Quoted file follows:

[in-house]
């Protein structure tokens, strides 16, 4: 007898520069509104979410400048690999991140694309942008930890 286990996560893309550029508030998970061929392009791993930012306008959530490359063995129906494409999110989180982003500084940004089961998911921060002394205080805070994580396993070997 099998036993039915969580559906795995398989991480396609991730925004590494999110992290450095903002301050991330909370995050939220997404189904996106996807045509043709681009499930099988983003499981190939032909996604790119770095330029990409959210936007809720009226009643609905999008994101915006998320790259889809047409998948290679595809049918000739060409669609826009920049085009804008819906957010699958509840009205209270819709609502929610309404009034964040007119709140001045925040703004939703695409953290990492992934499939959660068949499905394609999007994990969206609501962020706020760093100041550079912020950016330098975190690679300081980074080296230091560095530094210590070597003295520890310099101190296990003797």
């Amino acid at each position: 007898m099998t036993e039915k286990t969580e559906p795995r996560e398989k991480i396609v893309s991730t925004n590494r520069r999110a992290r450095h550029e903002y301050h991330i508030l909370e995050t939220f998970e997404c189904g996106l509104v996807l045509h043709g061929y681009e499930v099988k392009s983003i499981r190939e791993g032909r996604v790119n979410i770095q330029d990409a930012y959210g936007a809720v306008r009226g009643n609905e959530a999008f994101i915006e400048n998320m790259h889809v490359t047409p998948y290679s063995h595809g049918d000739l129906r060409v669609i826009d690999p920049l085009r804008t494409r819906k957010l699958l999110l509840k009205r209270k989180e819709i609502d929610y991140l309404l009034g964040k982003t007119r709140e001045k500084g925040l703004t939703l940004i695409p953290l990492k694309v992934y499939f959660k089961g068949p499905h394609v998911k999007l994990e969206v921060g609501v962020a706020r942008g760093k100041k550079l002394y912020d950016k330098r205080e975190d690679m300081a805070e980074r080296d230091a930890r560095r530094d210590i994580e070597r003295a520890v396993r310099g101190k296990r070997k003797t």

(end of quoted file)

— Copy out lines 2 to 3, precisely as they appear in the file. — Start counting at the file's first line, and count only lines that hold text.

């Protein structure tokens, strides 16, 4: 007898520069509104979410400048690999991140694309942008930890 286990996560893309550029508030998970061929392009791993930012306008959530490359063995129906494409999110989180982003500084940004089961998911921060002394205080805070994580396993070997 099998036993039915969580559906795995398989991480396609991730925004590494999110992290450095903002301050991330909370995050939220997404189904996106996807045509043709681009499930099988983003499981190939032909996604790119770095330029990409959210936007809720009226009643609905999008994101915006998320790259889809047409998948290679595809049918000739060409669609826009920049085009804008819906957010699958509840009205209270819709609502929610309404009034964040007119709140001045925040703004939703695409953290990492992934499939959660068949499905394609999007994990969206609501962020706020760093100041550079912020950016330098975190690679300081980074080296230091560095530094210590070597003295520890310099101190296990003797």
């Amino acid at each position: 007898m099998t036993e039915k286990t969580e559906p795995r996560e398989k991480i396609v893309s991730t925004n590494r520069r999110a992290r450095h550029e903002y301050h991330i508030l909370e995050t939220f998970e997404c189904g996106l509104v996807l045509h043709g061929y681009e499930v099988k392009s983003i499981r190939e791993g032909r996604v790119n979410i770095q330029d990409a930012y959210g936007a809720v306008r009226g009643n609905e959530a999008f994101i915006e400048n998320m790259h889809v490359t047409p998948y290679s063995h595809g049918d000739l129906r060409v669609i826009d690999p920049l085009r804008t494409r819906k957010l699958l999110l509840k009205r209270k989180e819709i609502d929610y991140l309404l009034g964040k982003t007119r709140e001045k500084g925040l703004t939703l940004i695409p953290l990492k694309v992934y499939f959660k089961g068949p499905h394609v998911k999007l994990e969206v921060g609501v962020a706020r942008g760093k100041k550079l002394y912020d950016k330098r205080e975190d690679m300081a805070e980074r080296d230091a930890r560095r530094d210590i994580e070597r003295a520890v396993r310099g101190k296990r070997k003797t």